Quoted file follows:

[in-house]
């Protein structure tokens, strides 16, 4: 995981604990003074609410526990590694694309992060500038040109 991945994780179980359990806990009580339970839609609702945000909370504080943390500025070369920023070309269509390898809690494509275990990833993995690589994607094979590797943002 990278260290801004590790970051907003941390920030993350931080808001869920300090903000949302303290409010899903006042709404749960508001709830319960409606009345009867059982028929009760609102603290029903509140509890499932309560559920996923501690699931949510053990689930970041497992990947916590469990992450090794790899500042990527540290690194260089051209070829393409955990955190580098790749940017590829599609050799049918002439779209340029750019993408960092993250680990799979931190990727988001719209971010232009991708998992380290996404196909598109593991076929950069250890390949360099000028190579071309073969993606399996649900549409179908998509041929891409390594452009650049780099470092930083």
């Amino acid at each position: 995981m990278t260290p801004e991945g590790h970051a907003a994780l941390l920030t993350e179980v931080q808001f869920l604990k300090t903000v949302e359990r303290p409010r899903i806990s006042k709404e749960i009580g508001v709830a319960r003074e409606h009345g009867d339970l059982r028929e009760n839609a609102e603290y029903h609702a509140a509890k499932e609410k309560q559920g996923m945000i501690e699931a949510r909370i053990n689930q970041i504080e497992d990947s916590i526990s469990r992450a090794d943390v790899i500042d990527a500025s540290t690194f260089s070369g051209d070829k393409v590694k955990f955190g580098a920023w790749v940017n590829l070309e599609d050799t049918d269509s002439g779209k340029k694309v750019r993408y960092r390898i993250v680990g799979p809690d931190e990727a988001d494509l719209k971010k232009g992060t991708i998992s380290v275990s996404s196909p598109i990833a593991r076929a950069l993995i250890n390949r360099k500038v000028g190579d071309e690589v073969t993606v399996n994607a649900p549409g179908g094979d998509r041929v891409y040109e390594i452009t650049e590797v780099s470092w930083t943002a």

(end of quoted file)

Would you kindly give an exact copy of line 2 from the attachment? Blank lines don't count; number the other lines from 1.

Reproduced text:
């Protein structure tokens, strides 16, 4: 995981604990003074609410526990590694694309992060500038040109 991945994780179980359990806990009580339970839609609702945000909370504080943390500025070369920023070309269509390898809690494509275990990833993995690589994607094979590797943002 990278260290801004590790970051907003941390920030993350931080808001869920300090903000949302303290409010899903006042709404749960508001709830319960409606009345009867059982028929009760609102603290029903509140509890499932309560559920996923501690699931949510053990689930970041497992990947916590469990992450090794790899500042990527540290690194260089051209070829393409955990955190580098790749940017590829599609050799049918002439779209340029750019993408960092993250680990799979931190990727988001719209971010232009991708998992380290996404196909598109593991076929950069250890390949360099000028190579071309073969993606399996649900549409179908998509041929891409390594452009650049780099470092930083």